- 870 calling males were recorded in Scotland in 2023, up from 828 in 2022. These figures give hope and could represent a turning point for the red listed bird.
- The rise in numbers is thanks to the combined efforts of local communities, farmers, crofters and landowners through the “Corncrake calling” partnership project.
- The project, and its successes, highlights the importance of supporting crofters, farmers and land managers through funding schemes that support farming in a nature and climate friendly way.
Corncrake numbers in Scotland have seen their first rise in five years, RSPB Scotland’s annual survey can reveal. This year 870 calling males of these shy rare birds were recorded by the nature conservation charity, up from 828 the previous year.
As a red listed species, this takes Scotland’s Corncrake population back to levels not seen since 2019. Whilst still significantly lower than the 2014 high of 1282 calling males, the number marks an important result in efforts to save these birds in what is hoped could be a turning point in their recovery.
Corncrakes are incredibly secretive small brown birds, and are close relatives to moorhens and coots, though they spend the winter months in Congo, migrating back to a few places across Northern Ireland and Scotland’s islands and mainland to breed. Previously found across the UK, the mechanisation of farming meant most of their breeding habitats were lost, except for the few remaining areas in Scotland and Northern Ireland.
RSPB Scotland credits the very welcome increase in numbers this year to partnership working in Corncrake areas with the local communities, through its Corncrake Calling project. This has increased the quality and the quantity of suitable Corncrake habitat and Corncrake friendly land management practices in key places for these birds, while crucially delivering benefits for farmers, crofters and landowners too.
Supported by the National Lottery Heritage Fund, the project has worked closely with farmers, crofters and land managers to provide advisory support in order to increase the area of land being made Corncrake friendly. Corncrake friendly land management is a year-round commitment, even though the birds are only here as summer migrants, and so the results indicate the importance of these land managers being offered more support through Government funding schemes to farm in a more nature and climate friendly way.
Over winter, vegetation corridors of Irises, Nettles and Cow Parsley are encouraged to grow by controlling how they are grazed by livestock, usually using fences, and spreading manure. The birds use these as cover from predators to move about and hide in. In summer, later mowing dates are required to ensure their nests and chicks aren’t destroyed.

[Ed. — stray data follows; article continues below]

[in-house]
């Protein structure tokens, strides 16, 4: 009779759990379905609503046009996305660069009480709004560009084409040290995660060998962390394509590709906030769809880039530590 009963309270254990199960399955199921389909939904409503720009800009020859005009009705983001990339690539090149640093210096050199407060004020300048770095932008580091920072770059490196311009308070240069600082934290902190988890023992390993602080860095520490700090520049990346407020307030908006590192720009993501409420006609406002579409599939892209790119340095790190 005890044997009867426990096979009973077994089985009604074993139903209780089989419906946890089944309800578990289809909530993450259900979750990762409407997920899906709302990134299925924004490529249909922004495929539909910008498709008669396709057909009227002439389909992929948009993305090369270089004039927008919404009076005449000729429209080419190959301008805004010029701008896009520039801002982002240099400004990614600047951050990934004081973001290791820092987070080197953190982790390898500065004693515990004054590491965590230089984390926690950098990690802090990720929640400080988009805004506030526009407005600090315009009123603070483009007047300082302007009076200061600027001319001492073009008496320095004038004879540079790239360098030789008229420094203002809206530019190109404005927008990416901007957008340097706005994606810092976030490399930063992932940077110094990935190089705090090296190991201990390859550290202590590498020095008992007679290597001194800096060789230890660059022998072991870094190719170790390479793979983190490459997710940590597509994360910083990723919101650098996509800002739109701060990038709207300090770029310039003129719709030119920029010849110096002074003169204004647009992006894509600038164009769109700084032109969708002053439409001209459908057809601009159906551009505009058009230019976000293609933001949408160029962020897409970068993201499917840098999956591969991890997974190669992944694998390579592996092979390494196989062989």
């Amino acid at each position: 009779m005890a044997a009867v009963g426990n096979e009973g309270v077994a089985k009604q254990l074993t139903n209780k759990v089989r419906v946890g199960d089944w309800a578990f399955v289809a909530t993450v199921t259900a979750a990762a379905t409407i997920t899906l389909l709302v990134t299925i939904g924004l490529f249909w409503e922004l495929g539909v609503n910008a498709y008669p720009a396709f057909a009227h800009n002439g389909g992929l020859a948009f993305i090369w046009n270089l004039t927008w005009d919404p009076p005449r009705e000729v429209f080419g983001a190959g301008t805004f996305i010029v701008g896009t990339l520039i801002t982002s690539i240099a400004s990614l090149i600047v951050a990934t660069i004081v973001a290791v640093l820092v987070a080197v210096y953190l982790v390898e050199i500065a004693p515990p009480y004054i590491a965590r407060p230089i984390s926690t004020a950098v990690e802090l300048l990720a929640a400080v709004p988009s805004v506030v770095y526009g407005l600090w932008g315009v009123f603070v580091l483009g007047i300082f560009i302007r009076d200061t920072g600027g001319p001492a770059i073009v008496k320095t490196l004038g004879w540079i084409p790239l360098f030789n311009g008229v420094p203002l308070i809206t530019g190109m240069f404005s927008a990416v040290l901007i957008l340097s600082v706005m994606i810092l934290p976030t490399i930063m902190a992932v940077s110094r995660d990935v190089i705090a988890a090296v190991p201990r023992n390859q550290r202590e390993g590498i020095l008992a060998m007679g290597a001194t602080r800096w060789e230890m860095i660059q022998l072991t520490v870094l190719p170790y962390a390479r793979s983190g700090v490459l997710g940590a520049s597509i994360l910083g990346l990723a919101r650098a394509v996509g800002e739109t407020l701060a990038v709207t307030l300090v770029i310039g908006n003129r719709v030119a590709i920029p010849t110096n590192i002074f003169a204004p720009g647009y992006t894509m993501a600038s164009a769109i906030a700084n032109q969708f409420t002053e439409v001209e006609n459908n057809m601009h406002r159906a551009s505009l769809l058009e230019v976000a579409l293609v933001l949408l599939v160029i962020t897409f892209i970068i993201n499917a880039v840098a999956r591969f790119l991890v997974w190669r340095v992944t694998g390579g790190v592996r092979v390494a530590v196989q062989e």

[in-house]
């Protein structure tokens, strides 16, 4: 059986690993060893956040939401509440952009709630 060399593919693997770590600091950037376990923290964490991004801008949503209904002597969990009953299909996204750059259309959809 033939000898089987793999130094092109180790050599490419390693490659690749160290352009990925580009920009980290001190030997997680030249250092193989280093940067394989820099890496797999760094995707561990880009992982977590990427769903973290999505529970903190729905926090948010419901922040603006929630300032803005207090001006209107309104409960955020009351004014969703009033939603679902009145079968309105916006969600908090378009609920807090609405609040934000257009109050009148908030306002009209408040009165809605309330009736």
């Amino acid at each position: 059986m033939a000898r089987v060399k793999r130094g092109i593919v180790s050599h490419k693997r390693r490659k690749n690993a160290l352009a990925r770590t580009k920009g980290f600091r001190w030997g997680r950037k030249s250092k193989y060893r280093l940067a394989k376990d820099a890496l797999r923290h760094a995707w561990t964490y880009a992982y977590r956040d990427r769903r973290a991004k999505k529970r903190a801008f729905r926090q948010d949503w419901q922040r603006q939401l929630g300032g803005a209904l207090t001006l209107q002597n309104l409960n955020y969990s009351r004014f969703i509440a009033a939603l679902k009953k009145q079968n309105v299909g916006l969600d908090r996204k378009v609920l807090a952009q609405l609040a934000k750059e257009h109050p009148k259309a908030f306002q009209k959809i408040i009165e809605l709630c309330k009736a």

Corncrakes are surveyed by counting the number of calling male birds who make a distinctive “crex crex” noise at night during the breeding season. The islands of Coll, Tiree and Lewis – where much of this work has been taking place – have all seen significant increases in the number of males heard this year.
Talking of the results, Anne McCall, Director of RSPB Scotland said: “These results are a significant moment for efforts to save Corncrakes in Scotland and a real tribute to the enormous collective effort of farmers, crofters and local communities to help these birds through Corncrake Calling. While we need to see sustained rises year on year to reverse the decline in Corncrake numbers, this year’s result of 870 brings hope of a turning point. It shows that targeting the quality and quantity of Corncrake friendly habitat and land management yields results.
“Corncrakes only live for a couple of years so it’s vital that as many chicks as possible survive each year to make their great migration south. These birds used to be found across the UK so these few areas in Scotland are very special. Corncrake Calling has allowed us to really focus our efforts with these communities to safeguard their future here, and shows the collaborative approach needed across the country to help reverse nature declines.”
Caroline Clark, The National Lottery Heritage Fund Director for Scotland, said; “It is very encouraging to see the increase in Corncrake numbers recorded this year, and to hear positive feedback from the community that working with the Corncrake Calling project to protect and enhance habits is also benefitting business.
“Included in our investment principles is a commitment to strengthening heritage to be adaptive and financially resilient, contributing to communities and economies. This project is a great example of delivering on that by supporting work with landowners, farmers and crofters to find solutions that benefit nature and their businesses.”
Corncrake Calling is a key example of how nature conservationists, land managers, farmers, crofters and communities, are working together to deliver positive results for nature. The recently published State of Nature report outlined that shocking extent of ongoing nature loss, on top of historic human impacts on biodiversity. The challenge in tackling this is to scale up and extend such collaborative working across much wider areas, as nature simply cannot wait.
Main image: Corncrake, Crex crex. Oronsay RSPB reserve, Argyll. Scotland. May 2006.